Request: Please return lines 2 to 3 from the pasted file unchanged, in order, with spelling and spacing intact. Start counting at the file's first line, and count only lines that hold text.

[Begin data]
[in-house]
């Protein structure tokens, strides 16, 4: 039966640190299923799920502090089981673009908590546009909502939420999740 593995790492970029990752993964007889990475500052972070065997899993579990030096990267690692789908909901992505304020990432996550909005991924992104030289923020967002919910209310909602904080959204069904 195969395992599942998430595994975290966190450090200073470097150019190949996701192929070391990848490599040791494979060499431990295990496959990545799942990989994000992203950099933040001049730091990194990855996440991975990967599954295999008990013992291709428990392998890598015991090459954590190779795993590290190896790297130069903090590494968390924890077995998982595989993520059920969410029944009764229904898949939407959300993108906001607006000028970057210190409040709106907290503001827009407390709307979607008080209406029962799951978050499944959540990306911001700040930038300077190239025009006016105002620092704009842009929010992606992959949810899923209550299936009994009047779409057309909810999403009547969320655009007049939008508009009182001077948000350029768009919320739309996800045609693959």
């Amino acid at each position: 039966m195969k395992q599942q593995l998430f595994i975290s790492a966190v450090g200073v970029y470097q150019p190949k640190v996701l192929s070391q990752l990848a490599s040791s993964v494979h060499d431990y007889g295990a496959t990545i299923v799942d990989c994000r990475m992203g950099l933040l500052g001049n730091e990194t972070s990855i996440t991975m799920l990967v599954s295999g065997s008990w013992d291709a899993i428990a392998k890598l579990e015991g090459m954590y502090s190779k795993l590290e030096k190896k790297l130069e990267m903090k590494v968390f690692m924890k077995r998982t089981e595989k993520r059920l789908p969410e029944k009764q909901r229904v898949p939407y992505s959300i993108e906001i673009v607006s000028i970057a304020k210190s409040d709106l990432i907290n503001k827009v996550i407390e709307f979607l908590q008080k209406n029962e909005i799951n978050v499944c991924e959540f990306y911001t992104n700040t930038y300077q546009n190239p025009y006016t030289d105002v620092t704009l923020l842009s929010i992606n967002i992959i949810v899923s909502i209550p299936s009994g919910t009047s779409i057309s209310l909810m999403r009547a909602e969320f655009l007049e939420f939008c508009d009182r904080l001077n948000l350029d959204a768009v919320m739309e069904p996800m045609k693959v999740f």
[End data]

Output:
């Protein structure tokens, strides 16, 4: 039966640190299923799920502090089981673009908590546009909502939420999740 593995790492970029990752993964007889990475500052972070065997899993579990030096990267690692789908909901992505304020990432996550909005991924992104030289923020967002919910209310909602904080959204069904 195969395992599942998430595994975290966190450090200073470097150019190949996701192929070391990848490599040791494979060499431990295990496959990545799942990989994000992203950099933040001049730091990194990855996440991975990967599954295999008990013992291709428990392998890598015991090459954590190779795993590290190896790297130069903090590494968390924890077995998982595989993520059920969410029944009764229904898949939407959300993108906001607006000028970057210190409040709106907290503001827009407390709307979607008080209406029962799951978050499944959540990306911001700040930038300077190239025009006016105002620092704009842009929010992606992959949810899923209550299936009994009047779409057309909810999403009547969320655009007049939008508009009182001077948000350029768009919320739309996800045609693959």
């Amino acid at each position: 039966m195969k395992q599942q593995l998430f595994i975290s790492a966190v450090g200073v970029y470097q150019p190949k640190v996701l192929s070391q990752l990848a490599s040791s993964v494979h060499d431990y007889g295990a496959t990545i299923v799942d990989c994000r990475m992203g950099l933040l500052g001049n730091e990194t972070s990855i996440t991975m799920l990967v599954s295999g065997s008990w013992d291709a899993i428990a392998k890598l579990e015991g090459m954590y502090s190779k795993l590290e030096k190896k790297l130069e990267m903090k590494v968390f690692m924890k077995r998982t089981e595989k993520r059920l789908p969410e029944k009764q909901r229904v898949p939407y992505s959300i993108e906001i673009v607006s000028i970057a304020k210190s409040d709106l990432i907290n503001k827009v996550i407390e709307f979607l908590q008080k209406n029962e909005i799951n978050v499944c991924e959540f990306y911001t992104n700040t930038y300077q546009n190239p025009y006016t030289d105002v620092t704009l923020l842009s929010i992606n967002i992959i949810v899923s909502i209550p299936s009994g919910t009047s779409i057309s209310l909810m999403r009547a909602e969320f655009l007049e939420f939008c508009d009182r904080l001077n948000l350029d959204a768009v919320m739309e069904p996800m045609k693959v999740f």